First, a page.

When Chicago introduces its new municipal identification card program (targeted to launch before the end of the year), the cards will do at least triple duty. The Sun-Times reported Wednesday that the board of the Chicago Transportation Authority approved plans for the municipal ID to also serve as the holder’s Ventra card for paying CTA fares. The ID will also serve as a Chicago Public Library card. The card would be the first of its kind in the nation to incorporate public transportation access, City Clerk Anna Valencia told the Sun-Times.
The ID program is aimed in part at populations for whom obtaining a driver’s license or state ID might be a hardship, including the elderly, homeless and immigrants. In keeping with the Chicago’s commitment to sanctuary city status, the city won’t ask applicants about their immigration status and won’t retain any of the personal information supplied when applying for the ID, other than name and date of birth. No home address is required, and applicants will designate their own gender identity.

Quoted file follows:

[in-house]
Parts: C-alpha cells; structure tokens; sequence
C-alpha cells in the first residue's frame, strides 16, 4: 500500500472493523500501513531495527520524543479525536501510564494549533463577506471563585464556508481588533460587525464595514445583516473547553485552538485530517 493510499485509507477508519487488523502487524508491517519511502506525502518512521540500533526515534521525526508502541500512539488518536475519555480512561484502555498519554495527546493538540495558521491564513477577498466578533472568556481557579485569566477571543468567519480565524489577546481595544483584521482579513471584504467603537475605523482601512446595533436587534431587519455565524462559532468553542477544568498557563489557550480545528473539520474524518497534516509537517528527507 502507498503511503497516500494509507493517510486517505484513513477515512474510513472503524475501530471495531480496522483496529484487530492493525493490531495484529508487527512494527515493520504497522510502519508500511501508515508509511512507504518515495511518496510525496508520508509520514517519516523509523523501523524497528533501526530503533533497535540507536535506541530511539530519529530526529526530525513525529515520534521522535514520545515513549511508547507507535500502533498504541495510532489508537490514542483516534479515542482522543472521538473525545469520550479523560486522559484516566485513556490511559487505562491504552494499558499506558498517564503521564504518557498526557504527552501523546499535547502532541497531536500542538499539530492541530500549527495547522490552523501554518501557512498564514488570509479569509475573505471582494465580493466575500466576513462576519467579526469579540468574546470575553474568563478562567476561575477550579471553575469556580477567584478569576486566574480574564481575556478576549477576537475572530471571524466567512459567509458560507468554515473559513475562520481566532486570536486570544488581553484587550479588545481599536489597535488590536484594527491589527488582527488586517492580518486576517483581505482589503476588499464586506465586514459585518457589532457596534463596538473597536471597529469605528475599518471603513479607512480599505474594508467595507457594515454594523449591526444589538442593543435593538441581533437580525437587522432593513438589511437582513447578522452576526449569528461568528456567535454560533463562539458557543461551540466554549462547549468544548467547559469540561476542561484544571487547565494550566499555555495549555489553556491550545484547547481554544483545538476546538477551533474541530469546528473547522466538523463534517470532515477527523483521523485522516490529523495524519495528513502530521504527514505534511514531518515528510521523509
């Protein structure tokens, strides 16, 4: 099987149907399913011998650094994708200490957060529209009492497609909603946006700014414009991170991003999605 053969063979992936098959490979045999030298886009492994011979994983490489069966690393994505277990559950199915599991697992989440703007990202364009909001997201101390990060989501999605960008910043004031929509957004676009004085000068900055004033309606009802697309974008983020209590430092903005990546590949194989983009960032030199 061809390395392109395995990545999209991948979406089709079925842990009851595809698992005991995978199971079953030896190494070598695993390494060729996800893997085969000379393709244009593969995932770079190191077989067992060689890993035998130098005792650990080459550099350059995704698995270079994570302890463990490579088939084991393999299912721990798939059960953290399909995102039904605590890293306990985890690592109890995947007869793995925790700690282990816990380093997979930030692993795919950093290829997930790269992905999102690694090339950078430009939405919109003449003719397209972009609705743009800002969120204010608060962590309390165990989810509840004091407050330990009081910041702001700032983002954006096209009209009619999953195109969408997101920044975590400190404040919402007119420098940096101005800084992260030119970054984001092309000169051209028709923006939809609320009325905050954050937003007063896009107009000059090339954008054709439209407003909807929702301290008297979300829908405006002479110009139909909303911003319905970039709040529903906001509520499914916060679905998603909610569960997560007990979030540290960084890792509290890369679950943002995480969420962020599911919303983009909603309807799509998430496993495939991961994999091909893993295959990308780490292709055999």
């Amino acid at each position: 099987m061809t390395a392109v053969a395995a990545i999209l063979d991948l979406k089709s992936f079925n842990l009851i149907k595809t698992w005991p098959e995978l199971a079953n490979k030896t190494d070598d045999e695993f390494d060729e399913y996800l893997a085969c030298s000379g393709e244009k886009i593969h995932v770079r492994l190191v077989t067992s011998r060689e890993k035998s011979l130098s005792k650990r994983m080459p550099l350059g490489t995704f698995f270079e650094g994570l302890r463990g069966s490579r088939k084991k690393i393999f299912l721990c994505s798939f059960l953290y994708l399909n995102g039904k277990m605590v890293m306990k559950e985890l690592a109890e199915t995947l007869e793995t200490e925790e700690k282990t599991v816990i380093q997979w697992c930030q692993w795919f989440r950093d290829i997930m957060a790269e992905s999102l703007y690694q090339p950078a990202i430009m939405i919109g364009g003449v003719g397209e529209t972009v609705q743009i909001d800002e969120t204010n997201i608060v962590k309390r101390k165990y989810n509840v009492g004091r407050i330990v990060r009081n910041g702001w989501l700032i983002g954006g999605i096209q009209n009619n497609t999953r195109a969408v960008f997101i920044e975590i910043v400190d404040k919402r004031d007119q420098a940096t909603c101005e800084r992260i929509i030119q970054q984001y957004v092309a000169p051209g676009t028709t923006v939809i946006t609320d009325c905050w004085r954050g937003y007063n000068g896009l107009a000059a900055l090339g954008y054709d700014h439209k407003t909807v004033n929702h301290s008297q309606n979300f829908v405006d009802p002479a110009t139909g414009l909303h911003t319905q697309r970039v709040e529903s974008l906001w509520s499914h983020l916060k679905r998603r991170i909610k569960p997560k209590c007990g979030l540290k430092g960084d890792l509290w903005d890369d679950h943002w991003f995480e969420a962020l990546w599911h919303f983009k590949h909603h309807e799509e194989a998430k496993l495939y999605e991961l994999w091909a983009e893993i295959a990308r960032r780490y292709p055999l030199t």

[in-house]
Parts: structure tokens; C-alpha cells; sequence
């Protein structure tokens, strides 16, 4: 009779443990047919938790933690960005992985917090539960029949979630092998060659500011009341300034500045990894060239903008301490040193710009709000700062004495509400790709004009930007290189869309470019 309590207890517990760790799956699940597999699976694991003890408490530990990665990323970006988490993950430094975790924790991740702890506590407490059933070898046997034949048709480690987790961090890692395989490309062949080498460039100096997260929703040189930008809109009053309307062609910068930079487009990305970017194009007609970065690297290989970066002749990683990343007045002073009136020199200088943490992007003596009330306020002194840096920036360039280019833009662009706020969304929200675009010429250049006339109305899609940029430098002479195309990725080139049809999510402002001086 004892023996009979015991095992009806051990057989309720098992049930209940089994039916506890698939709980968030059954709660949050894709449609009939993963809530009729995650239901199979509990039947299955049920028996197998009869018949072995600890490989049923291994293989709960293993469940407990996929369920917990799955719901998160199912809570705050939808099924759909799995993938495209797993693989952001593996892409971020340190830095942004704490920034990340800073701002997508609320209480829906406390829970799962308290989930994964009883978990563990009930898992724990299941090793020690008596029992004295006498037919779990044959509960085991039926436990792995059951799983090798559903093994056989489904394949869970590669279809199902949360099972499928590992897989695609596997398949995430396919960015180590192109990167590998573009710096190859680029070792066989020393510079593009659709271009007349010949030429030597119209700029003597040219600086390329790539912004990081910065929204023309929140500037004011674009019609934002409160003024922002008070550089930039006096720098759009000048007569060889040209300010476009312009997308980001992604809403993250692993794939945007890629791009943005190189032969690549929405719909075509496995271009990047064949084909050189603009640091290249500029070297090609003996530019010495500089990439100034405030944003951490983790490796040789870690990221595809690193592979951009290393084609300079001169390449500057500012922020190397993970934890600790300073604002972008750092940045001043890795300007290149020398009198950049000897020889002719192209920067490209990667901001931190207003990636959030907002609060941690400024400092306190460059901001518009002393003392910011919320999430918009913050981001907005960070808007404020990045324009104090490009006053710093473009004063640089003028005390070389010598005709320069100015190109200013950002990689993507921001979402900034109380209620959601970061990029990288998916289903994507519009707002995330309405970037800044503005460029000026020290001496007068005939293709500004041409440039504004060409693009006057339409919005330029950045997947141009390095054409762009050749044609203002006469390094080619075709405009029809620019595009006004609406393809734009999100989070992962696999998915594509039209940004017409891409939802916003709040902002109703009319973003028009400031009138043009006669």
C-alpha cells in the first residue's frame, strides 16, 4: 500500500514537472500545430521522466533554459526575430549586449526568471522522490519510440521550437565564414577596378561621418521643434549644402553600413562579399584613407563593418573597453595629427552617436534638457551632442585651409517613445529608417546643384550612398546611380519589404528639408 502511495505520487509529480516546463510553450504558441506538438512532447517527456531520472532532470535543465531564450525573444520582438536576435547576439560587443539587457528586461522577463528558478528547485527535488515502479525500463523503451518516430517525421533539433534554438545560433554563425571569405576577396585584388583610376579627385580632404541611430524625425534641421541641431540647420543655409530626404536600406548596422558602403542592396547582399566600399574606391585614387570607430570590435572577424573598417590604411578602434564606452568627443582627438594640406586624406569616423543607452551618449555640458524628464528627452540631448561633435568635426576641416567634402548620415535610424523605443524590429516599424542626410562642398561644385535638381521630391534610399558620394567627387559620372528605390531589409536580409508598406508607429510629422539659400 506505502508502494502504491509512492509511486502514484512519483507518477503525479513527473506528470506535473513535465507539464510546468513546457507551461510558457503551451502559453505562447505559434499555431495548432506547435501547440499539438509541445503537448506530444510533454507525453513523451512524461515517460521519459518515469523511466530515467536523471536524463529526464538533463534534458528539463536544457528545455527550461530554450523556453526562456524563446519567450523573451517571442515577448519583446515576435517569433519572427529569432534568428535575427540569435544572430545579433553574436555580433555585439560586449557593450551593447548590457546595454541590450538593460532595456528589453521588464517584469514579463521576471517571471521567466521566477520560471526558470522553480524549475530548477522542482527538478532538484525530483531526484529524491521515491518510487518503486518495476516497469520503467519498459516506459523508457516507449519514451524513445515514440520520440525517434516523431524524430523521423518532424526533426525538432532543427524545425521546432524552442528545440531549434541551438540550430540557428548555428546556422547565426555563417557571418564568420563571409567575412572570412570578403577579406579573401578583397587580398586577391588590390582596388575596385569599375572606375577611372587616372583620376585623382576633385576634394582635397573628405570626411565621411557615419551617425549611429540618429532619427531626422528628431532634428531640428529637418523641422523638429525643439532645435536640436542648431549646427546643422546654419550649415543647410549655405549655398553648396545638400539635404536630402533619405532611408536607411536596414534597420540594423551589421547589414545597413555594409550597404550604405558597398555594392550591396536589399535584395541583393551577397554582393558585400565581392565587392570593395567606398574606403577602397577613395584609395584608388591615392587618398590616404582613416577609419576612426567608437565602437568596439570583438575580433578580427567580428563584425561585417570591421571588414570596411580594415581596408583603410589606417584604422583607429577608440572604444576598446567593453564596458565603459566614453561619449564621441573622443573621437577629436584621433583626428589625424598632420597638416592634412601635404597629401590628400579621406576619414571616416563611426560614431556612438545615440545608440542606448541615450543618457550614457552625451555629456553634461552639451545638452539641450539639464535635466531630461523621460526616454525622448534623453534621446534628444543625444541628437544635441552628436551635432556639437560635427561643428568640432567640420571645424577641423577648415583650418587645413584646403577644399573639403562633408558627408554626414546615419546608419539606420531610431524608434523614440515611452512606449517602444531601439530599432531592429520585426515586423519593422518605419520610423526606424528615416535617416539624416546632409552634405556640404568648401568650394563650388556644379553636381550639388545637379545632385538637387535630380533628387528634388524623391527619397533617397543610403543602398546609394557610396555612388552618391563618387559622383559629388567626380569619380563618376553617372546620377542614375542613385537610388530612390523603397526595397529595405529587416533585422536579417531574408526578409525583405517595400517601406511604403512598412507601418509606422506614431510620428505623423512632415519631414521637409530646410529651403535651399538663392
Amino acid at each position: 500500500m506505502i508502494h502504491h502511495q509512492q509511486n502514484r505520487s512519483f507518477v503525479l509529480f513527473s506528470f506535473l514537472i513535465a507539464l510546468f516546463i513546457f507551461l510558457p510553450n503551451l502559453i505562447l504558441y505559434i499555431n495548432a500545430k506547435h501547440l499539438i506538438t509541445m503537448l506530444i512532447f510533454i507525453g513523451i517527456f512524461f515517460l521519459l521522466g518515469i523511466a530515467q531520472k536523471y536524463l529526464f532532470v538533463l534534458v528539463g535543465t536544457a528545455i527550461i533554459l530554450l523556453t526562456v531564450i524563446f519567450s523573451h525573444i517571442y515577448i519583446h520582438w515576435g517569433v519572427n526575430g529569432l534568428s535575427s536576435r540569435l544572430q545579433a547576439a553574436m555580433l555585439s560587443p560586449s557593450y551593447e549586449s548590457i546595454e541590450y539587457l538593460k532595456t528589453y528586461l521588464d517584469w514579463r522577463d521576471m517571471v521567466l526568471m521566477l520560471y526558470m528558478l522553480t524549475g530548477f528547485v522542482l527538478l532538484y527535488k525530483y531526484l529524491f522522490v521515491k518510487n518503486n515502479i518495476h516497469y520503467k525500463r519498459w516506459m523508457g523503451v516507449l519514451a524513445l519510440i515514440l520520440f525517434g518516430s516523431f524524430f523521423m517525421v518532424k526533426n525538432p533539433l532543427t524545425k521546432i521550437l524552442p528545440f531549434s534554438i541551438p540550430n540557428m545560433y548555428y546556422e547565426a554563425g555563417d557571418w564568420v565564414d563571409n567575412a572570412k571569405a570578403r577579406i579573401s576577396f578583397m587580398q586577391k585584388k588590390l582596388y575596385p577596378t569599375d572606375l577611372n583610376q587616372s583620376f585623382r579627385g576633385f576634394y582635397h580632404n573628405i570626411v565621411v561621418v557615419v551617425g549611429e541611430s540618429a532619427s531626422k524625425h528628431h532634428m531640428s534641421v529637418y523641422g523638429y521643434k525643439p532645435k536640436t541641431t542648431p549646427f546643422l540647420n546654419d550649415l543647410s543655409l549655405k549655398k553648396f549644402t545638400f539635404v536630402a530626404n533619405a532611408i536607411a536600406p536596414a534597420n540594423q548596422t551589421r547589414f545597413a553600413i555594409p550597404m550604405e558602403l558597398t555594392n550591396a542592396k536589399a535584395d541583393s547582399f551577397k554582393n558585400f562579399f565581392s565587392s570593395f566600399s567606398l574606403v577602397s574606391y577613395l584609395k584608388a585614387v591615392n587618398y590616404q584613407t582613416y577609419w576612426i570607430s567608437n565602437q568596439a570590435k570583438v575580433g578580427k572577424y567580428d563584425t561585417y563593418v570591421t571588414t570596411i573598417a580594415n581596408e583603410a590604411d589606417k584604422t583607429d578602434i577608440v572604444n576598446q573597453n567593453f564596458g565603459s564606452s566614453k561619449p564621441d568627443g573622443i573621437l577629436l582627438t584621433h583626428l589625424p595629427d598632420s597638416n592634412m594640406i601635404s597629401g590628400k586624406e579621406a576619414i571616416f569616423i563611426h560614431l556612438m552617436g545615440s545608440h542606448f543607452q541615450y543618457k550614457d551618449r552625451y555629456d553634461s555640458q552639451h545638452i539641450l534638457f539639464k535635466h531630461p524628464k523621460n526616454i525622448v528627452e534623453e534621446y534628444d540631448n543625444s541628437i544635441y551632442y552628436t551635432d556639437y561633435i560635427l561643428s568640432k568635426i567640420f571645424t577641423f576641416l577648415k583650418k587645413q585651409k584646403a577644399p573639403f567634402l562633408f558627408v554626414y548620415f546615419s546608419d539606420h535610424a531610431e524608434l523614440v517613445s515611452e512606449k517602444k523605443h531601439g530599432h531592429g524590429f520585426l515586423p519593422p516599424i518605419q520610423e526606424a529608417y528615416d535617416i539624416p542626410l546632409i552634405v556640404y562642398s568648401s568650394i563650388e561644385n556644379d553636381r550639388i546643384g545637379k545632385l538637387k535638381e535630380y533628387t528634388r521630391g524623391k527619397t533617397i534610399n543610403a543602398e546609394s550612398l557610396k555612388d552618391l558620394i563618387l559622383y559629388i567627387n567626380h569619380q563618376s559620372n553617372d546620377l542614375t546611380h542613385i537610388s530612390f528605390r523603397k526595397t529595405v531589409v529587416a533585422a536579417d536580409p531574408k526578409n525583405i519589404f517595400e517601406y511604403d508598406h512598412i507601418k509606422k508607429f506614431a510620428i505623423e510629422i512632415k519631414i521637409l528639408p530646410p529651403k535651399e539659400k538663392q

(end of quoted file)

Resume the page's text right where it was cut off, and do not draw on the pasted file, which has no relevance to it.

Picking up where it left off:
Future benefits tied to the new card are likely to be designed to increase its appeal beyond vulnerable populations. New York City’s IDNYC card, for instance, is recognized by city agencies, NYPD, schools, employers and a number of banks and credit unions, but it also offers deals or discounts for a wide range of other services in the city, including prescription drug discounts, savings on Citi Bike memberships and free one-year memberships to more than 35 museums and other cultural institutions.